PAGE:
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HomeNewsArchivesGomez Recuses Himself from One ICC Case, but Not From Two Others

Gomez Recuses Himself from One ICC Case, but Not From Two Others

Nov. 17, 2005 –District Court Judge Curtis V. Gomez, faced with a request to recuse himself from three court cases between Innovative Telephone Corporation and its bankers, rendered a split decision, withdrawing from one of the cases, and keeping jurisdiction in two others.
In each instance, ICC‛s bankers, Virginia-based nonprofit lending institution the Rural Telephone Finance Corporation, had asked that the judge remove himself because it argued that: 1) Holland Redfield, an ICC officer who also serves as a Virgin Islands member of the Republican National Committee, had played a major role in the judge's own appointment, and 2) because RTFC had dismissed one of its local lawyers, the judge's wife.
RTFC raised these twin issues in a brief filed with the Third U.S. Circuit Court of Appeals, and the Third Circuit, while not passing judgment on these arguments, had given Judge Gomez 30 days to do so. (See "Prosser's Adversaries Win in Another Mainland Court").
The Third Circuit, located in Philadelphia, announced that it was retaining jurisdiction in the case, so it will be up to it to decide what happens next.
The two court cases that Gomez did not recuse himself from relate to RTFC‛s efforts to get ICC to repay more than half a billion dollars that RTFC lent to ICC over the years on the grounds that ICC had broken loan agreements. ICC has vigorously denied that it violated any valid loan agreements, and has counter-sued RTFC in the U.S.V.I. federal courts accusing the nonprofit of "maliciously using the courts for improper purposes with an agenda of destroying one of its borrowers of good standing . . ." (See "Prosser Strikes Back in New Law Suit").
The case in which the judge did recuse himself was filed against ICC by RTFC because of the floating of some $80 million in Vitelco preferred stock; it is called the "derivative case" in Judge Gomez‛s ruling. RTFC complained that the stock issue, which calls for the payment of $8 million a year in interest, is a needless burden to telephone users in the islands; at least $28 million of the money borrowed from Vitelco‛s stock issue were invested in an effort to gain control of the telephone company in Belize. The Belize investment is, so far, a failure for ICC‛s owner, Jeffrey Prosser. The investment also is the subject of several other judicial actions in Belize, in Miami, and more recently, in the Fourth U.S. Circuit Court of Appeals in Atlanta.
Gomez shrugged aside the suggestion that he might be biased in the case because of the thanks he expressed to Redfield at the judge's investiture, saying "an expression of gratitude could not be a legal basis for which recusal was necessary. At the investiture, this court also thanked many others in attendance . . ."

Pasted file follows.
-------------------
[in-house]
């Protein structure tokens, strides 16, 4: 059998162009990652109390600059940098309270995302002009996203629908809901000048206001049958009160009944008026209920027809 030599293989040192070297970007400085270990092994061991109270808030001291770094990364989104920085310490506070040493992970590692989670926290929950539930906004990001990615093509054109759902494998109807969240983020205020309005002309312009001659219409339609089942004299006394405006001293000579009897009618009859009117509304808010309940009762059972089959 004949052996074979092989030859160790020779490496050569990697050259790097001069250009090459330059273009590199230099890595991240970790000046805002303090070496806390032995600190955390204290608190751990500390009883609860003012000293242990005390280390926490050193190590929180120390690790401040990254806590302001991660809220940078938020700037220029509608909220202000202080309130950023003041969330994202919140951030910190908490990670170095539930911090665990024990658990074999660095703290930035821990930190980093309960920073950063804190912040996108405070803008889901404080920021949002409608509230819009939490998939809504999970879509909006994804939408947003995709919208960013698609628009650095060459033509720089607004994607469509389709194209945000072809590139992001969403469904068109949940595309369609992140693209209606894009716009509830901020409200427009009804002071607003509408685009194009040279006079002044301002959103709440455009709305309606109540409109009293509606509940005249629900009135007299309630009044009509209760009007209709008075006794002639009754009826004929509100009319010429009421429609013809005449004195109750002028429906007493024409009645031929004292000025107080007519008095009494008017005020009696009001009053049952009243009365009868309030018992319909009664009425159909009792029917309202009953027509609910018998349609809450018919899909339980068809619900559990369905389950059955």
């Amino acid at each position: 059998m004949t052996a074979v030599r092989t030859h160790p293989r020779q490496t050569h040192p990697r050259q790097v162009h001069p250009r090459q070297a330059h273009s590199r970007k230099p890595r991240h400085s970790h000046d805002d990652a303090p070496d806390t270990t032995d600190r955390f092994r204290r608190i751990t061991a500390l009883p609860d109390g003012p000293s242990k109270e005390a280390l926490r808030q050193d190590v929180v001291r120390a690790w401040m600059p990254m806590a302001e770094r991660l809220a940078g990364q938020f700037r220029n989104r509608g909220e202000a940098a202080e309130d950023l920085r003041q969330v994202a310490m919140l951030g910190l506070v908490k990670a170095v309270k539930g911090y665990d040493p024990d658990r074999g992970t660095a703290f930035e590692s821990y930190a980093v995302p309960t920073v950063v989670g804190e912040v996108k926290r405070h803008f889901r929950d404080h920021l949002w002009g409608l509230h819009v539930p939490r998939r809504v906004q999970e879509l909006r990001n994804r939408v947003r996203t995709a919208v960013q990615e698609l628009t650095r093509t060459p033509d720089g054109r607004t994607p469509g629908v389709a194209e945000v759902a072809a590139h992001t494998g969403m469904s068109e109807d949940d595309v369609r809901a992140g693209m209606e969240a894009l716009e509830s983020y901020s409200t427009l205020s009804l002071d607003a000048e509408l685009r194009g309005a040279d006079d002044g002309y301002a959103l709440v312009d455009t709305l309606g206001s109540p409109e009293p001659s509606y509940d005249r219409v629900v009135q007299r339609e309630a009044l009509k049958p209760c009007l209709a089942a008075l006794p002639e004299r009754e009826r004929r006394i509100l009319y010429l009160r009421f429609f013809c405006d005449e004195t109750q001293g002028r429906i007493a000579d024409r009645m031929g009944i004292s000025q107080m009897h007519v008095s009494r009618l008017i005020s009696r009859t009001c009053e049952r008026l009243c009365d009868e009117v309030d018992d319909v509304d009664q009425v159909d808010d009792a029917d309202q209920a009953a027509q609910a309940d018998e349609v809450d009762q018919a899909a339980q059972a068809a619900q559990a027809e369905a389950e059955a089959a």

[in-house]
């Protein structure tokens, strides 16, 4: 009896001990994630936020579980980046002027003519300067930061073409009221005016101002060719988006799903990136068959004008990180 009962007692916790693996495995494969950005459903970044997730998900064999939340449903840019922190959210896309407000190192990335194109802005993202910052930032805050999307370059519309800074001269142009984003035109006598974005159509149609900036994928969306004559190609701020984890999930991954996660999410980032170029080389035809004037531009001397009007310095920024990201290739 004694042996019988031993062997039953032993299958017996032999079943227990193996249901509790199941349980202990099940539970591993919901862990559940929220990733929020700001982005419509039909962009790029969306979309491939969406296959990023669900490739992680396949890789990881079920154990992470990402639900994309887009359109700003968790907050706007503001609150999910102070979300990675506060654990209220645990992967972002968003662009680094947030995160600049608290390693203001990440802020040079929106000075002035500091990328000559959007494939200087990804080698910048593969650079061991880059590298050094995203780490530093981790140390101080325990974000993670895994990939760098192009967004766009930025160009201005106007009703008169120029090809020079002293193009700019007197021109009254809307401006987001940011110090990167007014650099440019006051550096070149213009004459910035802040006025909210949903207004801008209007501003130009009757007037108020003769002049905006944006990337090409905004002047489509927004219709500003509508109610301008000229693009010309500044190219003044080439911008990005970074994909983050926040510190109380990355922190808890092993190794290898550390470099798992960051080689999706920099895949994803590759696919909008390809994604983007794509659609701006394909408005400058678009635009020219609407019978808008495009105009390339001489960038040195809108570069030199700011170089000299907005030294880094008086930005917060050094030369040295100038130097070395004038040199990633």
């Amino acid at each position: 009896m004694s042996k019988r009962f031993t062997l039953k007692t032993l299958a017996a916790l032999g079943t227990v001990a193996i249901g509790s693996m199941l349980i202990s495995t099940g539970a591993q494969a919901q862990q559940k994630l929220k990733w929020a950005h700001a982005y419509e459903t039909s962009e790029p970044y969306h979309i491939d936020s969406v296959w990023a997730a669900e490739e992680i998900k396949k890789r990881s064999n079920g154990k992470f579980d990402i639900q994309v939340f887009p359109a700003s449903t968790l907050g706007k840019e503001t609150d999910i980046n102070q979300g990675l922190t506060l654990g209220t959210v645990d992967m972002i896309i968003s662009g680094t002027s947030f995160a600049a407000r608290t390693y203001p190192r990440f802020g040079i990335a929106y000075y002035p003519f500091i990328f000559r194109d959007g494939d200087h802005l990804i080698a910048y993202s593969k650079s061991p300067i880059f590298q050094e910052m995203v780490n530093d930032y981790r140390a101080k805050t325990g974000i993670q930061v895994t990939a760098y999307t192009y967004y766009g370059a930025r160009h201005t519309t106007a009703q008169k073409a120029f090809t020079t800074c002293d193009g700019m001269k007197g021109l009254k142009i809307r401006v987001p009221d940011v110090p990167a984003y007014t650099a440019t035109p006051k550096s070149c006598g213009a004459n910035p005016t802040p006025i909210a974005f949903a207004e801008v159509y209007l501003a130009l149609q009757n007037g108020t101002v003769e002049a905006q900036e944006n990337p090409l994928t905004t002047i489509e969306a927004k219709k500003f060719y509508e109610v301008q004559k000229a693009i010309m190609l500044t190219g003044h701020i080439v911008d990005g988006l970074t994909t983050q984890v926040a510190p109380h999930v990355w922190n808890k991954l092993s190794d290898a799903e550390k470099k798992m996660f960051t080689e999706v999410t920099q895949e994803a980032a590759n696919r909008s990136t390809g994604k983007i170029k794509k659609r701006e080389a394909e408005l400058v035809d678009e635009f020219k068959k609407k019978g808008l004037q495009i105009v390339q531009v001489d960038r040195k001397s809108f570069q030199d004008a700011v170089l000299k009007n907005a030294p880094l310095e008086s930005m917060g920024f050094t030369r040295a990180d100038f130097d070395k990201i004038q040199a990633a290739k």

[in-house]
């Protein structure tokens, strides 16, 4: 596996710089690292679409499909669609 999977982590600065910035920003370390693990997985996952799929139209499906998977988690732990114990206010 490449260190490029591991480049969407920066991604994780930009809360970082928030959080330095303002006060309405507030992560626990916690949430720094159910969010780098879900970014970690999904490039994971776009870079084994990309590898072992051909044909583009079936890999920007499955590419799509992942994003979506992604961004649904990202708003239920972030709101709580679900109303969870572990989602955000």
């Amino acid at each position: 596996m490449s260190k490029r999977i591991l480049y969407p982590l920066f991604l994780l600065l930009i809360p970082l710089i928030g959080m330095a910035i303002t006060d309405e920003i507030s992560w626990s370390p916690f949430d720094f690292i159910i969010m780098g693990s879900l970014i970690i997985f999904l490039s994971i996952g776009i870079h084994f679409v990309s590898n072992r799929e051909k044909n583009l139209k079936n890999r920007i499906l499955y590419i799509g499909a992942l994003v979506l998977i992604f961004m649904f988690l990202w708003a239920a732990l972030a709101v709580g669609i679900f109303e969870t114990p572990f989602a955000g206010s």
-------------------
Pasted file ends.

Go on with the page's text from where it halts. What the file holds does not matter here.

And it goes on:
Gomez did not mention RTFC‛s statement about Redfield‛s membership of the Republican National Committee, nor the key role that the committee members play in judicial appointments in jurisdictions, like the Virgin Islands, where the White House has no local elected Republican officials to consult.
In his decision, Gomez indicated that his wife, while retained by RTFC for other work, was not directly involved in the cases under review. He also used the neutral term "parted company" to describe RTFC's termination of the services of her law firm.
Gomez used a footnote in his decision to praise his spouse, saying "Simone Francis is an extremely talented and highly regarded attorney with the law firm of Ogletree, Deakins, Nash, Smoak & Stuart, LLC (‛Ogletree Deakins‛)."
As to the puzzling question of why, given what appear to be the same set of arguments for and against recusal in all three of these cases, he chose to recuse himself in one, but not in the other two, Gomez had this to say:
"The Court agrees that the derivative action – the only Virgin Islands-initiated action before this court – is a different species in kind, legally and factually from the Virginia-initiated default and guarantee actions. Though the Court has found no objective and verifiable facts that a reasonable person would [use to] question the court's impartiality in the derivative action such that recusal would be required, with an overabundance of caution, the Court will recuse in that separate and distinct matter."
RTFC had argued, in a different context, that there were differences among the cases but had not argued that recusal was more appropriate in one than another. The reference to the Virginia-initiated action related to the fact that RTFC had sued ICC for the half billion-dollar payment originally in the federal courts in that state. That suit (but not another somewhat similar one) was subsequently transferred to the Virgin Islands at the request of ICC.
Gomez had 30 days to make the decision as ordered by the Third Circuit. He made it on day 30.

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